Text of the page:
Let’s Get Started

There are more than 300 species of dragonflies in the United States and about 3,000 around the world. They come in all colors and patterns. And they have cool names such as darners or dashers, skimmers, or gliders. Find some quiet waters on a warm, sunny day and go dragonfly-watching!

Amazing!

Amazing!

SEARCH:

Head outside and safely look for bodies of water. Dragonflies will be nearby! These can be small bodies of water like a puddle to a creek, a pond or something bigger like a river or lake.

Great!

Great!

COUNT:

Many different kinds of wildlife rely on bodies of water for drinking, laying eggs, or as their main habitat. How many different flying insects do you see? Are any of them dragonflies? You can tell it’s a dragonfly because when it lands the wings remain horizontal like an airplane. They do not fold up like other insect wings.

Good Job!

Good Job!

LOCATE:

If you don’t see them immediately, poke a tall stick in the mud near the water’s edge and watch awhile. Maybe a dragonfly will choose your stick as a perch. Look around for shed nymph skins, too.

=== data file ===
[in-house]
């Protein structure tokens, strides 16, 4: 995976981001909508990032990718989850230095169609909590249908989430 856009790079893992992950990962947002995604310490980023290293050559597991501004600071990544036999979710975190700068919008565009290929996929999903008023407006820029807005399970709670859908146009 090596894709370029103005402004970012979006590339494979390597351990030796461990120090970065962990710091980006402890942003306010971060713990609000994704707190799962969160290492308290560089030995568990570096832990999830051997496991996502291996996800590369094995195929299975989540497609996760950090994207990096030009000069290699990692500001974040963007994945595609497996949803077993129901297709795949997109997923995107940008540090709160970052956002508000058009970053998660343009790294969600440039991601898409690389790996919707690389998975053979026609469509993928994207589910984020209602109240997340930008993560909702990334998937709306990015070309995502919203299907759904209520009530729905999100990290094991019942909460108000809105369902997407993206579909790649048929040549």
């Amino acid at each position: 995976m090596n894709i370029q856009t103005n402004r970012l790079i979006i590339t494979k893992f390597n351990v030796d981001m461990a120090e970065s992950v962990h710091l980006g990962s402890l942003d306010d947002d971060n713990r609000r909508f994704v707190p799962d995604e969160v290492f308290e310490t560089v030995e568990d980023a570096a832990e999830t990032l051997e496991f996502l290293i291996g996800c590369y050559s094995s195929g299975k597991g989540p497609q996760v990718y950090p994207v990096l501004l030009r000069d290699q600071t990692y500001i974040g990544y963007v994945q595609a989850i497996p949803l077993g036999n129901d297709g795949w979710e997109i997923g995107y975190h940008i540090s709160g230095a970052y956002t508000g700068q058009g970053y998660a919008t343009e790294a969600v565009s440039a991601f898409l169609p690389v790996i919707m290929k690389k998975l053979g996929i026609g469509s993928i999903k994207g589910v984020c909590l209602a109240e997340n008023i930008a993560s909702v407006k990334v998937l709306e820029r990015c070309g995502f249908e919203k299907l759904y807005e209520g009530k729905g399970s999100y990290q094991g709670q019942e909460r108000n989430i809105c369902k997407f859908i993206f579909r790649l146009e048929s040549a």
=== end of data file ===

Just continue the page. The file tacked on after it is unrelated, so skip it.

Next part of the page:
Good Job!

Good Job!

IDENTIFY:

When you see a dragonfly, creep up for a closer look. Check out its colors. Can you see its big eyes? Can you tell what kind of dragonfly it is?

Wonderful!

Wonderful!

LISTEN:

When it zooms away, keep watching and listening. Can you hear its wings as it zips past you?

Document Your Discoveries

Photo: Julianna Caprete
  1. Keep track of your observations in your Nature Notebook.
  2. Help scientists who study dragonflies, especially ones that migrate. Visit xerces.org/dragonfly-migration

Bonus: Show us your dragonfly drawings and photos on social media by using the hashtag #GreenHour.

 

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